Of course, in five years time, I hope that my own intuitions about this are proven wrong. We certainly need Catholics that are committed to the practice of their faith. And there are those who read this blog who have said in direct fashion that the reason why faith is luke-warm today is because of the deficiencies in the current English translation. (By the way, I find this reasoning quite misguided; it's like saying that several generations of English-speaking Catholics have somehow not been able to be touched as deeply by the work of the Holy Spirit as have others in countries where the translation of the Mass was more faithful to the original Latin in grammar, syntax, and word order—somehow suggesting that a translation of liturgical texts can limit our God's love and power just doesn't make sense to me.)
I hope that the new translation will be the catalyst for a renewal of the Catholic Church in the English-speaking world. Might that renewal come about through a period of further and deeper polarization? Quite possibly. Might it come about because there will be people who simply say, "I've had enough with the movements toward centralization of authority and I'm going to work for the recovery of the principle of subsidiarity." Also quite possible. Might that renewal come in the form of a much smaller Roman Catholic Church (at least in the English-speaking world) where those who remain are completely in accord with Rome and do not have an inclination to question Church authority? Might be possible. Or might that renewal come from the baptized and messy and sinful and redeemed mob that we Catholics seem to be?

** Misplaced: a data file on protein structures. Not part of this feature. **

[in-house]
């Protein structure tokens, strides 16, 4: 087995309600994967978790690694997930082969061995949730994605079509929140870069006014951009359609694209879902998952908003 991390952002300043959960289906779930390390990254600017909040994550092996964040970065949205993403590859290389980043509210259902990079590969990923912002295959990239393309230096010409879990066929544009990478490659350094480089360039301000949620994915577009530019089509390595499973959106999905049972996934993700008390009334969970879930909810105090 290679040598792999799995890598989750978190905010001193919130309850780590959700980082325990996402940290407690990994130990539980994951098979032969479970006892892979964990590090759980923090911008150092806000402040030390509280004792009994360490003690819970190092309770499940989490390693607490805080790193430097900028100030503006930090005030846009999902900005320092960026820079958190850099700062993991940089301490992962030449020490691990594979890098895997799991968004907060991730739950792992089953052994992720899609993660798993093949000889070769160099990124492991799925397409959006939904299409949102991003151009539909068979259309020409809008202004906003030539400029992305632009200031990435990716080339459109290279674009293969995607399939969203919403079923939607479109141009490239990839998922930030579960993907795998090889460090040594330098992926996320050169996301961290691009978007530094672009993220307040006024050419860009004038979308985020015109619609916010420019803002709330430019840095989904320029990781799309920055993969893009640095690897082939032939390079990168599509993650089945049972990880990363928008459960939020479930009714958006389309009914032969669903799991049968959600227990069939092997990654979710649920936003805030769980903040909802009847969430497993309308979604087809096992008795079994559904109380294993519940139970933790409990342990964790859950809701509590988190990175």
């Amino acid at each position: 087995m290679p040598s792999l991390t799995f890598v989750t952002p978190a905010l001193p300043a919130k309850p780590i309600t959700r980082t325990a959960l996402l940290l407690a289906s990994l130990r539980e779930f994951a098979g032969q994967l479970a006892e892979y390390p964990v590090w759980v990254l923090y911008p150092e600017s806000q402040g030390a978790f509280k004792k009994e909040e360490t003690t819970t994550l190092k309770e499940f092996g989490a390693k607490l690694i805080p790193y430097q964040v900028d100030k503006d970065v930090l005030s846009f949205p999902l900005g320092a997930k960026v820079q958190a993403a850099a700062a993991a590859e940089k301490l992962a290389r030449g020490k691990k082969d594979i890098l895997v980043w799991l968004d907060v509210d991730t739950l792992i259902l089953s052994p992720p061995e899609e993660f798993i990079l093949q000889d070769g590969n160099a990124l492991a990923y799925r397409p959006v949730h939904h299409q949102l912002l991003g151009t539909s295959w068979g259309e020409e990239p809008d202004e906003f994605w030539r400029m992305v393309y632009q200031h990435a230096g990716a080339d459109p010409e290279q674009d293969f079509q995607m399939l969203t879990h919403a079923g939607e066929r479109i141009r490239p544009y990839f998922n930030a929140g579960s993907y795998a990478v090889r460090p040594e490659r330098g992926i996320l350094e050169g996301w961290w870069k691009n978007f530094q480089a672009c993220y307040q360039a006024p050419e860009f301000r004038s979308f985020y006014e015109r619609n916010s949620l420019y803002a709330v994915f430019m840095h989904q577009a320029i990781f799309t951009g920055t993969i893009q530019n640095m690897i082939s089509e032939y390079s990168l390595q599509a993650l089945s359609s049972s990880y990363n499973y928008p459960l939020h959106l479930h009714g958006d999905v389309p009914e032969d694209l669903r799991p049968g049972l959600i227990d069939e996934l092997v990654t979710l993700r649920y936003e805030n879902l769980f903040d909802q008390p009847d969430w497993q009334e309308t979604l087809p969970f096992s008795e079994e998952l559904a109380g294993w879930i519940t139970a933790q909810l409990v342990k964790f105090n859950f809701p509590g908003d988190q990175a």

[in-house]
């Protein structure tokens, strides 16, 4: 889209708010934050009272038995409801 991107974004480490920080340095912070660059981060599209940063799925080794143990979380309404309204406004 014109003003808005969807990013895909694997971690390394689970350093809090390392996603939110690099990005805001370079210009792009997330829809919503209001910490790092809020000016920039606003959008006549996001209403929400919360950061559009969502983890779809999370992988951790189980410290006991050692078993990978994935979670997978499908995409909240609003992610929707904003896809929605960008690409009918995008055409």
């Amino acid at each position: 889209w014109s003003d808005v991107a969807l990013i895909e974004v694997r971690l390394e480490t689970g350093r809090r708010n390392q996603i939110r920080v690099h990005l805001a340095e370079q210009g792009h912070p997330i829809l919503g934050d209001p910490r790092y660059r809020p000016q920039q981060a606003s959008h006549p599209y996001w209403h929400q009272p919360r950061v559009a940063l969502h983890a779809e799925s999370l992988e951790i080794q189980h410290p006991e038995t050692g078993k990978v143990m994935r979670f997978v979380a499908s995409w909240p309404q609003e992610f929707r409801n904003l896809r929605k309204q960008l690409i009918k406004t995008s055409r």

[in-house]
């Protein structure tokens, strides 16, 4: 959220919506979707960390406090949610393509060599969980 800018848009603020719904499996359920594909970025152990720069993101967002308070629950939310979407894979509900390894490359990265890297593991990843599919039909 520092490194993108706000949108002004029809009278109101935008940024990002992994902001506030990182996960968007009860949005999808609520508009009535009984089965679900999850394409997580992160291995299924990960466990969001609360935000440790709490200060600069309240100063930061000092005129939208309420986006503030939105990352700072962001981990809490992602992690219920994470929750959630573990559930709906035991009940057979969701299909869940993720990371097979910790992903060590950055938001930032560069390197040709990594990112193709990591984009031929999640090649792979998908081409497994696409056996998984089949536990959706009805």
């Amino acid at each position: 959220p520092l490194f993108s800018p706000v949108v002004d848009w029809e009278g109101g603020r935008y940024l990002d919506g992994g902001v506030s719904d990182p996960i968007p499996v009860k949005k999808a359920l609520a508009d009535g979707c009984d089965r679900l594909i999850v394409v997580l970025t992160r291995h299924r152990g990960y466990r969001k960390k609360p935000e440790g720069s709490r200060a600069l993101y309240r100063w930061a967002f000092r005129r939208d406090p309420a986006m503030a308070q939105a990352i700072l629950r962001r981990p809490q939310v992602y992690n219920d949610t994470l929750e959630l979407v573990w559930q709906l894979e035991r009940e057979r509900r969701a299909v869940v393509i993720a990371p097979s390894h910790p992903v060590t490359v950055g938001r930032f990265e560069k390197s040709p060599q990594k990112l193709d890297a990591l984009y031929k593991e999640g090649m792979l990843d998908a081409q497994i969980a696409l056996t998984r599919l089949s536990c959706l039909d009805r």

And what is that renewal exactly? I think this is the heart of the question. And there is an answer to that question for as many as would try to answer it. My answer is firmly rooted in my own parish life, where I encounter the Church every week. Do we at Saint James stray from official liturgical rules sometimes? Yes. Do we sometimes not sing or say the exact words of the texts of the Mass? Yes (see yesterday's post). Are we on the path to discipleship? Yes. Are we feeding the poor? Yes. Is the neighborhood on the near south side of the city of Chicago a better place because Saint James Parish exists? Most definitely. Is this a faith community of welcome and hospitality that seems on fire with the love of the Lord Jesus Christ? Only you can be the judge if you visit us (I certainly think so). Do I feel that my journey from the baptism font to my hopeful place at the heavenly banquet is nourished and strengthened because of the Catholic life of prayer, worship, catechesis, community, and apostolic witness at Saint James? God, I hope so.
That's what I think Catholic renewal is all about. You?
This was a long post today. Thanks for listening and as always . . .
Gotta sing. Gotta pray.